Key controls reviewed as part of an internal audit must be operating effectively to provide reasonable assurance over the management of risk. It takes careful planning to ensure a thorough enough understanding of the risk environment to identify those key controls that need to be in place.

Effective assignment planning considers everything from the assessment of risk, work required, resources available and deadlines, to effective team and stakeholder engagement.

The key output of the planning stage is a terms of reference document clearly stating the scope, audit objectives/risks, resources, timing and ideally any prior information needs which will assist in the smooth delivery of the audit.  

The advance warning of information needs also assists in reducing the pressure upon management when handling the impact of an internal audit while continuing with their day-to-day job, and alleviates some of the concerns occasionally raised by management when notified of an audit.

Your assessment of risk may include a review of:

  • organisation / department / system objectives
  • policy and procedural documentation
  • risks, related risk appetite, exposure, acceptance and key controls as reported on risk registers / board assurance framework
  • key risk indicators and key performance indicators
  • organisation information from the intranet, material incidents reported, and self-assessment reports
  • reports from risk oversight functions, external auditors, and regulators, etc
  • previous audit reports, known weaknesses and progress on resulting actions
  • management concerns and those of the audit team with their knowledge of that risk / area / process / system / legislation and regulation
  • recent and planned changes such as key staff / systems / process / legislation and regulation / risk, etc

Your assessment of work required may include consideration of:

  • volumes and values of transactions / budgets to determine sample size
  • work locations and the number of business areas / senior managers involved
  • the time it will take to create or update existing audit process / risk documentation
  • whether reliance can be placed upon assurance provided and planned by other assurance providers
  • testing methodology to be used - for example, whether it will be highly manual or employ computer-assisted audit techniques (CAATs)
  • timing to achieve optimal assurance and internal reporting deadlines

Your assessment of resources may include:

  • availability, experience, skills, specialist technical knowledge required and base location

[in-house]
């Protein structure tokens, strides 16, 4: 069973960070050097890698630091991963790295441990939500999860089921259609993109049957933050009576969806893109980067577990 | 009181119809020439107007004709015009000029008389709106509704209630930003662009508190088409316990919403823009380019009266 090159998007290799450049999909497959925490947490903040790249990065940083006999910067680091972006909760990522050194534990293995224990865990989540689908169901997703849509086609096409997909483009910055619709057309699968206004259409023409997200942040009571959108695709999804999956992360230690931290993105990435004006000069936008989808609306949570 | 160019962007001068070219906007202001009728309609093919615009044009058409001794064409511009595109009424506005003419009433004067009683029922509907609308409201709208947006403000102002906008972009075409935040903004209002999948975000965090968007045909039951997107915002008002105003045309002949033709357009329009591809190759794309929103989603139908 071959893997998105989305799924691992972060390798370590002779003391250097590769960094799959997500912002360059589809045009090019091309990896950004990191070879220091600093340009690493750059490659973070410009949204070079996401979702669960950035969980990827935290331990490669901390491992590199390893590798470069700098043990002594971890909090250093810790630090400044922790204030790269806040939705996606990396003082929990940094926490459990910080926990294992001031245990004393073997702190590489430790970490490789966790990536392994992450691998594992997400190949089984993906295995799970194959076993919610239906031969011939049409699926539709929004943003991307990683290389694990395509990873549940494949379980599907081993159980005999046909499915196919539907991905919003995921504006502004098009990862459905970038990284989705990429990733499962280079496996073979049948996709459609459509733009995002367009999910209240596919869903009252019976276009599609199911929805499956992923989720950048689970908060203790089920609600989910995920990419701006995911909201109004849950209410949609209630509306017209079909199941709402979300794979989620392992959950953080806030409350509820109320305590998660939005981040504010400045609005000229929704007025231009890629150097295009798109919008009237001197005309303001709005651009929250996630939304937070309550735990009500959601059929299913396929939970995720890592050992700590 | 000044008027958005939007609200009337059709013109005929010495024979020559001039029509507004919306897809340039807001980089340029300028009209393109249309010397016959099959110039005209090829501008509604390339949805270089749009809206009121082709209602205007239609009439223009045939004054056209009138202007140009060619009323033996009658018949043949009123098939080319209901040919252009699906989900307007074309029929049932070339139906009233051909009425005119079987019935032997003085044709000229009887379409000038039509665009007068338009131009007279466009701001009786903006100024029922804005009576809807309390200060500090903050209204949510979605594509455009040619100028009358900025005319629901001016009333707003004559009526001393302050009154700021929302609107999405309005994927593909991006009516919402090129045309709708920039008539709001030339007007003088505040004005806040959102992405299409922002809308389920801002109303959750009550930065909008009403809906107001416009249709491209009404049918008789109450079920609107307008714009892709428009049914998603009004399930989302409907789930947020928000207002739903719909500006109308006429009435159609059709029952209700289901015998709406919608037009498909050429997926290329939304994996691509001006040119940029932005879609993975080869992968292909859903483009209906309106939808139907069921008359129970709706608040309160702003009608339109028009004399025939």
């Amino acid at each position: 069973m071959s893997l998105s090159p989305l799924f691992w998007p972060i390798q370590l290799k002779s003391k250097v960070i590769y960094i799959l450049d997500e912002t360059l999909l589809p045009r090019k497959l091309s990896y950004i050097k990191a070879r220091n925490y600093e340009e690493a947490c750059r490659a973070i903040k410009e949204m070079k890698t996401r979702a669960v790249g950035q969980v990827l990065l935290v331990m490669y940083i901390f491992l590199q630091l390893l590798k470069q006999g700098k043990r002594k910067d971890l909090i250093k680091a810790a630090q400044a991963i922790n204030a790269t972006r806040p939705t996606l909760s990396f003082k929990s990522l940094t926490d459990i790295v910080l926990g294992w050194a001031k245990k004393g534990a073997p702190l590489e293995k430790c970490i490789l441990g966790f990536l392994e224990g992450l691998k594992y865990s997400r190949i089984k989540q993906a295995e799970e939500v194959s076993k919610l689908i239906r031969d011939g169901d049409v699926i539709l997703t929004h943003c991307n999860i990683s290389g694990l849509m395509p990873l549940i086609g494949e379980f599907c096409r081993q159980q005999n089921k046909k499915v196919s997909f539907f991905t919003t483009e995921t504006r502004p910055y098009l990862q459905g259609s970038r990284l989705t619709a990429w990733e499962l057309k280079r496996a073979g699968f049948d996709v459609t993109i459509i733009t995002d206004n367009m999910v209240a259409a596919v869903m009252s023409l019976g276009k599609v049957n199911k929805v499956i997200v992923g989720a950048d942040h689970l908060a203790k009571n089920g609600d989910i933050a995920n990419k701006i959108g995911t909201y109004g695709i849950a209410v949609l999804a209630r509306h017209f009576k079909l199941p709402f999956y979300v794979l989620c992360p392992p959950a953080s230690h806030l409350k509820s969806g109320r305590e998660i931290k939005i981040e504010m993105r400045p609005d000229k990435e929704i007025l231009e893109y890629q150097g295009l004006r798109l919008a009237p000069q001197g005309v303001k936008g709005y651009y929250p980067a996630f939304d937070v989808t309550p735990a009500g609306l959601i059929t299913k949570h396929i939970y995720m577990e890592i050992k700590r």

• need for co-sourcing, availability, cost and budget available
  • selection of a suitable person to lead the audit

Effective stakeholder engagement may include:

  • an assessment of all likely stakeholders, including regulators
  • face-to-face meetings with key stakeholders to understand their roles, recent and planned changes, their key drivers, their views and key concerns and for you to explain how the audit will be undertaken, by whom, when and to ‘sell’ the value of the assurance that’s being provided
  • agreement over who in the business will ‘own’ the audit report
  • agreement over how they wish to be updated on the progress and findings

Your assessment of limitations may include:

  • limitation of any sampling methodology vs testing entire populations
  • any limitations which may be placed upon your ability to fulfil your role, for example the absence of right to audit clauses in third party provider contracts
  • exclusion of specific areas of scope, for example the technical IT security surrounding systems may be subject to another specialist IT audit
  • statement re the limitations of audit and the provision of reasonable assurance
  • statement re the approved budget for the assignment, especially if this is less than the internal audit team originally proposed to management and audit committee
  • extent to which the validity of supporting documentation may be verified back to source
  • statement re the responsibility for the operation of the system of internal control residing with management

The resulting terms of reference document should be circulated to key stakeholders, discussed and approach agreed with the auditee and ideally the senior management team member responsible for the area under review.  

A clear terms of reference should provide guidance to the audit team in respect delivery, help ensure stakeholders have a common understanding of the assignment and assist manage any expectation gaps.

IIA IPPF Standard 2200 – engagement planning

IIA IPPF Standard 2300 – performing the engagement